We have three wonderful final judges for 2016. For poetry: Leaf Press publisher and renowned Vancouver Island poet, Ursula Vaira. Fiction: 2014 Victoria Butler Book Prize winner and prolific author MAC Farrant.  Non-Fiction: Readers’ Digest author and award winning humourist Judy Millar.  Judges will pick winners in each of two age groups: 18 and under and 19-29.

See more information about the Judges Here. 


  • All submitted work must be original, unpublished, and not awaiting publication anywhere. Previously published is considered to be any appearance in print or online, including on or in a newspaper, newsletter, magazine, anthology, chapbook, book, website, electronic magazine, personal blog, Twitter, Facebook, etc.

  • All submissions are to be formatted in a serif or sans 12pt font, with margins of at least one inch. Acceptable file formats are .doc, docx and pdf.

  • Poetry – No more than three poems per entry; maximum length for each poem 50 lines (including spaces)

  • Short fiction and creative non-fiction – One story or article per entry with a maximum length of 1,500 words, double spaced. Short fiction may be a stand-alone excerpt from a longer work (Please indicate word count on front page).

  • Anonymity is preserved throughout the judging. Therefore please make sure your name/email does not appear anywhere on the manuscript.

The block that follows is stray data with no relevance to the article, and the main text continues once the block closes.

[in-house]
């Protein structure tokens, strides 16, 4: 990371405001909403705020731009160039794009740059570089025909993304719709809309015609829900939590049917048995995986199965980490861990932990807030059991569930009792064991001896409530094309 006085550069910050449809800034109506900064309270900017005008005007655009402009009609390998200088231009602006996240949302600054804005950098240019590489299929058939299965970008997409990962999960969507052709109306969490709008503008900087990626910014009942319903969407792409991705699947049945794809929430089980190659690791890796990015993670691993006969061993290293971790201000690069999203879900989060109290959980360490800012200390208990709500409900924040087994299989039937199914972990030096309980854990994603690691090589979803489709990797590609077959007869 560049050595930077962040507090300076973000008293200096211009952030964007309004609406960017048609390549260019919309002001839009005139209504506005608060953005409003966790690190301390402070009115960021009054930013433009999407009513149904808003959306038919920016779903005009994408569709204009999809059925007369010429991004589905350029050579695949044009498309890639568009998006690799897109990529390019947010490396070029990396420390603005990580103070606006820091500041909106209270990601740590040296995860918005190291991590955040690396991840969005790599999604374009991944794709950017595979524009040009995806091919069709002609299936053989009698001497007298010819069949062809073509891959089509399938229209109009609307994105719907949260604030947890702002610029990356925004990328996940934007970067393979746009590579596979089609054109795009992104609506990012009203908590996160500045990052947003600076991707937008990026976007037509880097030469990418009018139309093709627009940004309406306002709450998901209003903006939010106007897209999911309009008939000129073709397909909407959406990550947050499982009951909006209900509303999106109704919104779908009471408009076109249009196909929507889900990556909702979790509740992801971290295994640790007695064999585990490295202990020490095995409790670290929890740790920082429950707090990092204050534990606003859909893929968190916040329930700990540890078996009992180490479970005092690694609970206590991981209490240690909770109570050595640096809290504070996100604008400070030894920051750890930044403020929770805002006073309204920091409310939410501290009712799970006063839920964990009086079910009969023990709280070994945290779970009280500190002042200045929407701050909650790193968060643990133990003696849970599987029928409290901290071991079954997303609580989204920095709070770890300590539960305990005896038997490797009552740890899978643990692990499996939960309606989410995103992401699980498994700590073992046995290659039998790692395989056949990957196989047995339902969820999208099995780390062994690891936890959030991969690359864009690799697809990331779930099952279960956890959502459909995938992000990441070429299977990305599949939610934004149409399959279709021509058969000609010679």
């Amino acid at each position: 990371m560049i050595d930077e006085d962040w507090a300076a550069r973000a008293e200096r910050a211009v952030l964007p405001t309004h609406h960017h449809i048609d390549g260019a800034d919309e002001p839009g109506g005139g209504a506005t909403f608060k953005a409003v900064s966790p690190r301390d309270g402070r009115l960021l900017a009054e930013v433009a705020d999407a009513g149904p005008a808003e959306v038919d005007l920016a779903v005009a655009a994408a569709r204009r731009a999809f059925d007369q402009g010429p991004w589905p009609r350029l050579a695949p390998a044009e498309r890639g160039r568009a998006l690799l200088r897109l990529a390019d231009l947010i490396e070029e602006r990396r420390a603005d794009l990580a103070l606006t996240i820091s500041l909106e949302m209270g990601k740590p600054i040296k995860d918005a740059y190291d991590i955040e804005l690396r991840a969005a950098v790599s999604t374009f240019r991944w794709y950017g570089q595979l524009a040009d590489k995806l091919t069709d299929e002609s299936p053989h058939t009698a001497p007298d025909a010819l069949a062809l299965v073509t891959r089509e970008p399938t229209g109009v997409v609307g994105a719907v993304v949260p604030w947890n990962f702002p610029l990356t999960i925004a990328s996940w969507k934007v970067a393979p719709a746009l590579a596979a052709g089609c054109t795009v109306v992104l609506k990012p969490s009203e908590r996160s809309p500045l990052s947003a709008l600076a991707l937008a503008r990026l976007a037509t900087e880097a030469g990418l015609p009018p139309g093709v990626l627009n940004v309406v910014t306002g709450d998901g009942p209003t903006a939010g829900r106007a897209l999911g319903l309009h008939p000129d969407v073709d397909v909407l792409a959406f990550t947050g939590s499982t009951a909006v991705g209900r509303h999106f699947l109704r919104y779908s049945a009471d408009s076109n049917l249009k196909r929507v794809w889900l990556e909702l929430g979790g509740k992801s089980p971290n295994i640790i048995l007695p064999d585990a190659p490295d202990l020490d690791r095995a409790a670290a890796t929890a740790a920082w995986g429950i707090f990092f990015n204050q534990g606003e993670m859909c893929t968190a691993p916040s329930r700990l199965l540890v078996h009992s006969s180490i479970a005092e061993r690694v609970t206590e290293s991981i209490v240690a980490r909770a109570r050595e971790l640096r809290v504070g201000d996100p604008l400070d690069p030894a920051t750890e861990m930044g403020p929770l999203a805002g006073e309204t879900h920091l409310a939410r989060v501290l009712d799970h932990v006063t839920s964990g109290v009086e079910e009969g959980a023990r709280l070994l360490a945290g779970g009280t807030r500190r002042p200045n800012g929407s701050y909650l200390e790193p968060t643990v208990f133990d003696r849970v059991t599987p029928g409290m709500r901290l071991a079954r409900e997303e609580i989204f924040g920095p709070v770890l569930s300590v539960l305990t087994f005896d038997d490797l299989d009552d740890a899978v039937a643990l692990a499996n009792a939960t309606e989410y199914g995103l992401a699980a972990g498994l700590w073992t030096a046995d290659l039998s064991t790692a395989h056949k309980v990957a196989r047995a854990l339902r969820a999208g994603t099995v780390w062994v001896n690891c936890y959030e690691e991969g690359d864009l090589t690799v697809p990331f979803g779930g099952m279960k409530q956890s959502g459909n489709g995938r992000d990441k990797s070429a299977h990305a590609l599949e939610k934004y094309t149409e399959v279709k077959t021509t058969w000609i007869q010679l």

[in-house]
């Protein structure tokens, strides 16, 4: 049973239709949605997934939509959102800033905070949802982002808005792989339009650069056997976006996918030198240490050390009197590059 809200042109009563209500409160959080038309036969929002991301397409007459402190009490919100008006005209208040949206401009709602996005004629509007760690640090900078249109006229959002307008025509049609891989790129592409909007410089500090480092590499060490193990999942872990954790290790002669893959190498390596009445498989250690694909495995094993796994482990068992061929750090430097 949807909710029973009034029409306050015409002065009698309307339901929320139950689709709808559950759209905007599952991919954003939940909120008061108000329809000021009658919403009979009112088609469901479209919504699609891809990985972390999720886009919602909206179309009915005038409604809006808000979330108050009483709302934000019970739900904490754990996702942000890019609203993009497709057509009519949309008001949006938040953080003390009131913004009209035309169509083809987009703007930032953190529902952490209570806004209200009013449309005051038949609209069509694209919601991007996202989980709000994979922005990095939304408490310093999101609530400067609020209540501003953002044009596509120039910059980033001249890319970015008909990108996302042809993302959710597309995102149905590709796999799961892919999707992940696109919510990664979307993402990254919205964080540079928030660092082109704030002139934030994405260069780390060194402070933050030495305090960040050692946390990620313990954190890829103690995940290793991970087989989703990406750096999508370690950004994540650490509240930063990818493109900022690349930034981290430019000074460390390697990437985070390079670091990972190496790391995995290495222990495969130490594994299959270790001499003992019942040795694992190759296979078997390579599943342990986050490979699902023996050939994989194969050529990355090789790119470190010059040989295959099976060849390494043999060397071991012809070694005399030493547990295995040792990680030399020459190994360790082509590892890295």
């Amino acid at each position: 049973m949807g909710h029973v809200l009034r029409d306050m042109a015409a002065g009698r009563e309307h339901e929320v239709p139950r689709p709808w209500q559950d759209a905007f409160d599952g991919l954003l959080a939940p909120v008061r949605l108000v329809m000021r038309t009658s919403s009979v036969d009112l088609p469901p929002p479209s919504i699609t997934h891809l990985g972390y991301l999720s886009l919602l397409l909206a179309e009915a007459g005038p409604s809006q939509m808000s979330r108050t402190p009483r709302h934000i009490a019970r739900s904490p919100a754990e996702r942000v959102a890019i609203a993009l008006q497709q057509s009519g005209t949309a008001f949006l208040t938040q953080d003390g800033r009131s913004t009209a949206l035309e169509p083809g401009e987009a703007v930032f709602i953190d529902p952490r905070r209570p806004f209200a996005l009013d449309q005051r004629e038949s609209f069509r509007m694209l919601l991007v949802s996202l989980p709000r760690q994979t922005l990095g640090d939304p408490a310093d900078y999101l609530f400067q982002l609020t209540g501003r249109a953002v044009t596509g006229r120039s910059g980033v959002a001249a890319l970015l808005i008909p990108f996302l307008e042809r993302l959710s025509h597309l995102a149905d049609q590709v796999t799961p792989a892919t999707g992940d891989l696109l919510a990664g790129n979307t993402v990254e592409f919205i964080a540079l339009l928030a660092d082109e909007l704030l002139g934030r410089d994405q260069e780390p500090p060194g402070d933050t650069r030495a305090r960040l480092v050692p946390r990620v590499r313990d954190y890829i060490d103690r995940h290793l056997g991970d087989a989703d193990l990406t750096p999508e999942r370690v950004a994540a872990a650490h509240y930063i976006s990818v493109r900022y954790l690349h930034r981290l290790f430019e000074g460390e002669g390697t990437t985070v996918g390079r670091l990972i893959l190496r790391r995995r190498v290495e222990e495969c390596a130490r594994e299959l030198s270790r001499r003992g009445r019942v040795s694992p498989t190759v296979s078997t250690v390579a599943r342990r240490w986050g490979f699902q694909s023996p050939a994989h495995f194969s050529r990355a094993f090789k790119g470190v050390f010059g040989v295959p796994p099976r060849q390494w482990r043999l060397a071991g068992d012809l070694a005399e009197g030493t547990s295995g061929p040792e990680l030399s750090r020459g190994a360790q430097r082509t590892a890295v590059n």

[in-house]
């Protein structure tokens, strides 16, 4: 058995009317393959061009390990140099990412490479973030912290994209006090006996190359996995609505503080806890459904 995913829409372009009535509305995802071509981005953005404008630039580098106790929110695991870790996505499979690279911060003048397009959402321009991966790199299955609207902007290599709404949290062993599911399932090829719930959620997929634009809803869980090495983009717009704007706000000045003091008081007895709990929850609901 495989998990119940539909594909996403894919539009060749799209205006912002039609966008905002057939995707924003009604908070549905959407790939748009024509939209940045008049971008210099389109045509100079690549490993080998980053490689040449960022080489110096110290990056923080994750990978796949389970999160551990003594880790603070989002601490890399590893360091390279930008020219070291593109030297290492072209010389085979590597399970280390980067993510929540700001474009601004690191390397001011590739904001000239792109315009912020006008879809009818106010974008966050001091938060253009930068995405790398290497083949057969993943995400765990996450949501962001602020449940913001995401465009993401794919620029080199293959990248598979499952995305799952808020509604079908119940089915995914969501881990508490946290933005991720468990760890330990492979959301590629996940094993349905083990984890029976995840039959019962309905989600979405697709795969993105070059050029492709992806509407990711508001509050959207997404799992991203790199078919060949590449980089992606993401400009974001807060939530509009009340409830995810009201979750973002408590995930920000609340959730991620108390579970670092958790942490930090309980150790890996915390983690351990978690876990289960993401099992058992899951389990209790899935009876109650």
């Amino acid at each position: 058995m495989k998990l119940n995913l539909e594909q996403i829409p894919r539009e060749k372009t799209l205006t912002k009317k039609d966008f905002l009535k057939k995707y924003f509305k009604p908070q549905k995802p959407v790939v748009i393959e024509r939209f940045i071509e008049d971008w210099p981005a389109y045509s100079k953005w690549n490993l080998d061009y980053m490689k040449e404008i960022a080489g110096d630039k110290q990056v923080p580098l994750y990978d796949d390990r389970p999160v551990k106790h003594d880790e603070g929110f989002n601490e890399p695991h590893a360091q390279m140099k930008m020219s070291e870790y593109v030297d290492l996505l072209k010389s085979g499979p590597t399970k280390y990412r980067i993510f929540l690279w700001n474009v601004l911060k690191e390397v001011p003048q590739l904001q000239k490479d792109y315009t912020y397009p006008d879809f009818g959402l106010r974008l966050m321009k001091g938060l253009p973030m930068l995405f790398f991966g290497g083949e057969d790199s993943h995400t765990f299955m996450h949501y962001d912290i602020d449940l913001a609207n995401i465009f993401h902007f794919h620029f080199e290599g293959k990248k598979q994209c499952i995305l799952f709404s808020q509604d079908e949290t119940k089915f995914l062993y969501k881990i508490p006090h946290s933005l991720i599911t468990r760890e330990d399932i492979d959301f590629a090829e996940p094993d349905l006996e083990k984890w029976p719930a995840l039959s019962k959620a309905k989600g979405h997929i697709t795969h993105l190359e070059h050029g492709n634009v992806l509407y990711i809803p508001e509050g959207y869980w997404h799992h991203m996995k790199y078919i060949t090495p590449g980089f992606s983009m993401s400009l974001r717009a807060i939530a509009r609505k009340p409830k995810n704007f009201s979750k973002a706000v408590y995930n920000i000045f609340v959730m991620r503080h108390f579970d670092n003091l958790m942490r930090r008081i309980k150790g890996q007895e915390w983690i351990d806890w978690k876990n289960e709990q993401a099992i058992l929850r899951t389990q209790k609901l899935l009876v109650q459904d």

• Provide your complete contact information on a separate cover page that accompanies your entry. This page should include the following: (Please read carefully and make sure you follow, it is really helpful to us).

  1. Header: FBCW Valerie B-Taylor Youth Writing Awards (because we have another writing contest, “Literary Writes”, running concurrently and we don’t want to get the submissions mixed up.

  2. Age category and genre of your submission

  3. Title(s) of your submission

  4. Word or line count

  5. Your name, age, snail mail address and email

  6. Your telephone number.

    The winner will be notified by email. Following that, winners in each category will be announced on the FBCW web page and social media on March 17, 2016.

    Winning entries and a story on Literary Writes will be published in WordWorks.

    The FBCW reserves the right not to award a prize in a category should the judges feel there are not enough submissions to reach a meaningful decision.

    Note: It is not necessary to be a FBCW member to participate in Literary Writes. However, should you wish to join our writer network, you can join at the time of submission for a special rate of $20 (normally $25)



Guilty or Grateful?

From East of Eden by John Steinbeck:

The dry earth was ticking under the sun and the crickets rasped. “It’s real godforsaken country,” said Louis.

“Makes me feel mean,” said Adam.

“How’s that?”

“Well, I’m fixed so I don’t have to live on a place like this.”

“Me too, and I don’t feel mean. I’m just goddamn glad.”


Sometimes I feel guilty because I don’t have to live in the parts of the world where daily survival is a struggle. Guilt turns a person mean.